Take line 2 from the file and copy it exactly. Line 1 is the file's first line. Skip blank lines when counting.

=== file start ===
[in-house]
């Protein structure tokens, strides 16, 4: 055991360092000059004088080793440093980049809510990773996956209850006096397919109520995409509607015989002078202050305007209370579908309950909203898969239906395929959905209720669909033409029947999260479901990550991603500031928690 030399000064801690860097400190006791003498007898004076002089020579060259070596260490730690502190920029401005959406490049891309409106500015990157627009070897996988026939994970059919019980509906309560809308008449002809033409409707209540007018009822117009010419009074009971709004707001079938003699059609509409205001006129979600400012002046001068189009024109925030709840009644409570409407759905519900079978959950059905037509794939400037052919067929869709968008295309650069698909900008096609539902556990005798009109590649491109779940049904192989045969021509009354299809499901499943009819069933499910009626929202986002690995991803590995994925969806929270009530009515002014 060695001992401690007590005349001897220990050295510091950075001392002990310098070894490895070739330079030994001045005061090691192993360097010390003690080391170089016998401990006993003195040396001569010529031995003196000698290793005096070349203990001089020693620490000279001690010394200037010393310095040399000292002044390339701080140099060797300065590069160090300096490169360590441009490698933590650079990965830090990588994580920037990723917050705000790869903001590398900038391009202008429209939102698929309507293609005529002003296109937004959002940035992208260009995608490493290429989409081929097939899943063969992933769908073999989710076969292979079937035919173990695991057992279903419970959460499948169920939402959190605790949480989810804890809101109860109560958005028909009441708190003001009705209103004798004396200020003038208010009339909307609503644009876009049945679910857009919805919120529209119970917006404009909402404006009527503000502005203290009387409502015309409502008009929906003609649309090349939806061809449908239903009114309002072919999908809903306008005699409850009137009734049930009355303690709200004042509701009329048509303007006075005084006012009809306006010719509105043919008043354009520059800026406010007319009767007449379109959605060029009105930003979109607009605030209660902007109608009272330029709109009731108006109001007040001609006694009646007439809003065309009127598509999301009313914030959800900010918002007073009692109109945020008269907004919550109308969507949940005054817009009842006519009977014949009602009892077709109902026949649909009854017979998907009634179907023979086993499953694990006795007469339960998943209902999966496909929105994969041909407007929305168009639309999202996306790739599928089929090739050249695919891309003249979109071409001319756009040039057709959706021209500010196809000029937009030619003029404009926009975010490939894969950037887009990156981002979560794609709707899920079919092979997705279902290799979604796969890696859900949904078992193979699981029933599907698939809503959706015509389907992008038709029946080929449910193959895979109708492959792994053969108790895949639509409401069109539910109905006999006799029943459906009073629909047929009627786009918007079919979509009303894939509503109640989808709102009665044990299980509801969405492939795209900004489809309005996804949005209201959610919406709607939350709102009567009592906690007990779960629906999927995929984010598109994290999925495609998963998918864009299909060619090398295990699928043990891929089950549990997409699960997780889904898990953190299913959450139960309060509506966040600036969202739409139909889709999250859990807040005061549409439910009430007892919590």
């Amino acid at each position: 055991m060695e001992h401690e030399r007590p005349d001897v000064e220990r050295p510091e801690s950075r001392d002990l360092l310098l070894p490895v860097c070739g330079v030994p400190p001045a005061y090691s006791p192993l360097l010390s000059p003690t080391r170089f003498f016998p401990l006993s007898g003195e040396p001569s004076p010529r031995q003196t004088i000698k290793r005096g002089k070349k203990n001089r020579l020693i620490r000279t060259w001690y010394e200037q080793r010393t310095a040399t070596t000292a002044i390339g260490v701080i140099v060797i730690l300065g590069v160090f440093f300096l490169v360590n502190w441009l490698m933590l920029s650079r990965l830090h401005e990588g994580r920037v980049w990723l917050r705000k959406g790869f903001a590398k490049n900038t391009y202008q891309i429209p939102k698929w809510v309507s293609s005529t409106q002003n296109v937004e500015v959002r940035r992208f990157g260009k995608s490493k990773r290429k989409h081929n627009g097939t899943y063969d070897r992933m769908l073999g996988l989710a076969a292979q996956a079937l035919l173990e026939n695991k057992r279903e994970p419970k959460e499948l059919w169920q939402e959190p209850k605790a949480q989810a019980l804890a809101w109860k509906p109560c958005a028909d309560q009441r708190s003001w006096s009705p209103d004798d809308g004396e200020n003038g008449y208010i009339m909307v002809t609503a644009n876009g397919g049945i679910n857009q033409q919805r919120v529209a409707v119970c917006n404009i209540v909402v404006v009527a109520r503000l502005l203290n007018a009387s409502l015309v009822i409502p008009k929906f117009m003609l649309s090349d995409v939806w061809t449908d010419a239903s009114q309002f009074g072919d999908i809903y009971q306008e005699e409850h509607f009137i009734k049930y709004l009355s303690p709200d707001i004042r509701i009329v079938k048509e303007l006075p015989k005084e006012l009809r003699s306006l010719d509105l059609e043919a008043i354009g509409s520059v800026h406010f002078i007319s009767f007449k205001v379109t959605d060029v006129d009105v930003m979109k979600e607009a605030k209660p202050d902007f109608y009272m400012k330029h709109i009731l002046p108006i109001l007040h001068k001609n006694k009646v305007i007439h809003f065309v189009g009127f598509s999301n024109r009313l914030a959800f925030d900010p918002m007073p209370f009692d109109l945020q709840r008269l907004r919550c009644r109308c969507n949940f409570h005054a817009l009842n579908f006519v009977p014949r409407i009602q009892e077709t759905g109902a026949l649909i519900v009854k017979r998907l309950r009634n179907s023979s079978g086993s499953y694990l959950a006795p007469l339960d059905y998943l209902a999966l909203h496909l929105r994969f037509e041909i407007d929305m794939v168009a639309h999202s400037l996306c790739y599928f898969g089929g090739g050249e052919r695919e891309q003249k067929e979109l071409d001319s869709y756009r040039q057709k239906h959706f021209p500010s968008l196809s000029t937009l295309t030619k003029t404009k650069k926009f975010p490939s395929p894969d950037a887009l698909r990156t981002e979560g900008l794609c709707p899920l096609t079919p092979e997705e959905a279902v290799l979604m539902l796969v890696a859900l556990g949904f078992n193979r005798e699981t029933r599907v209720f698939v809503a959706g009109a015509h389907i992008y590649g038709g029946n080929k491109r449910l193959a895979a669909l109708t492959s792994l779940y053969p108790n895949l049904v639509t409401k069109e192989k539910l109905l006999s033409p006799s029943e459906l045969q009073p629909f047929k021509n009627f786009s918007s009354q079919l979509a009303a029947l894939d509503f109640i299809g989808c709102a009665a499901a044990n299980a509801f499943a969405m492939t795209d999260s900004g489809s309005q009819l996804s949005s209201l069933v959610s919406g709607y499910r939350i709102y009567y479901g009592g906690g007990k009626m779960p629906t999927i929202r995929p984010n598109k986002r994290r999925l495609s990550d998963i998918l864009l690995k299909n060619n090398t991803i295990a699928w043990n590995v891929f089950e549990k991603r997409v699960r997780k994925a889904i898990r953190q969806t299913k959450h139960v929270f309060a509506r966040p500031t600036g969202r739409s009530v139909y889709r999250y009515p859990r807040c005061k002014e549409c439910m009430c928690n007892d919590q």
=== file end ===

């Protein structure tokens, strides 16, 4: 055991360092000059004088080793440093980049809510990773996956209850006096397919109520995409509607015989002078202050305007209370579908309950909203898969239906395929959905209720669909033409029947999260479901990550991603500031928690 030399000064801690860097400190006791003498007898004076002089020579060259070596260490730690502190920029401005959406490049891309409106500015990157627009070897996988026939994970059919019980509906309560809308008449002809033409409707209540007018009822117009010419009074009971709004707001079938003699059609509409205001006129979600400012002046001068189009024109925030709840009644409570409407759905519900079978959950059905037509794939400037052919067929869709968008295309650069698909900008096609539902556990005798009109590649491109779940049904192989045969021509009354299809499901499943009819069933499910009626929202986002690995991803590995994925969806929270009530009515002014 060695001992401690007590005349001897220990050295510091950075001392002990310098070894490895070739330079030994001045005061090691192993360097010390003690080391170089016998401990006993003195040396001569010529031995003196000698290793005096070349203990001089020693620490000279001690010394200037010393310095040399000292002044390339701080140099060797300065590069160090300096490169360590441009490698933590650079990965830090990588994580920037990723917050705000790869903001590398900038391009202008429209939102698929309507293609005529002003296109937004959002940035992208260009995608490493290429989409081929097939899943063969992933769908073999989710076969292979079937035919173990695991057992279903419970959460499948169920939402959190605790949480989810804890809101109860109560958005028909009441708190003001009705209103004798004396200020003038208010009339909307609503644009876009049945679910857009919805919120529209119970917006404009909402404006009527503000502005203290009387409502015309409502008009929906003609649309090349939806061809449908239903009114309002072919999908809903306008005699409850009137009734049930009355303690709200004042509701009329048509303007006075005084006012009809306006010719509105043919008043354009520059800026406010007319009767007449379109959605060029009105930003979109607009605030209660902007109608009272330029709109009731108006109001007040001609006694009646007439809003065309009127598509999301009313914030959800900010918002007073009692109109945020008269907004919550109308969507949940005054817009009842006519009977014949009602009892077709109902026949649909009854017979998907009634179907023979086993499953694990006795007469339960998943209902999966496909929105994969041909407007929305168009639309999202996306790739599928089929090739050249695919891309003249979109071409001319756009040039057709959706021209500010196809000029937009030619003029404009926009975010490939894969950037887009990156981002979560794609709707899920079919092979997705279902290799979604796969890696859900949904078992193979699981029933599907698939809503959706015509389907992008038709029946080929449910193959895979109708492959792994053969108790895949639509409401069109539910109905006999006799029943459906009073629909047929009627786009918007079919979509009303894939509503109640989808709102009665044990299980509801969405492939795209900004489809309005996804949005209201959610919406709607939350709102009567009592906690007990779960629906999927995929984010598109994290999925495609998963998918864009299909060619090398295990699928043990891929089950549990997409699960997780889904898990953190299913959450139960309060509506966040600036969202739409139909889709999250859990807040005061549409439910009430007892919590």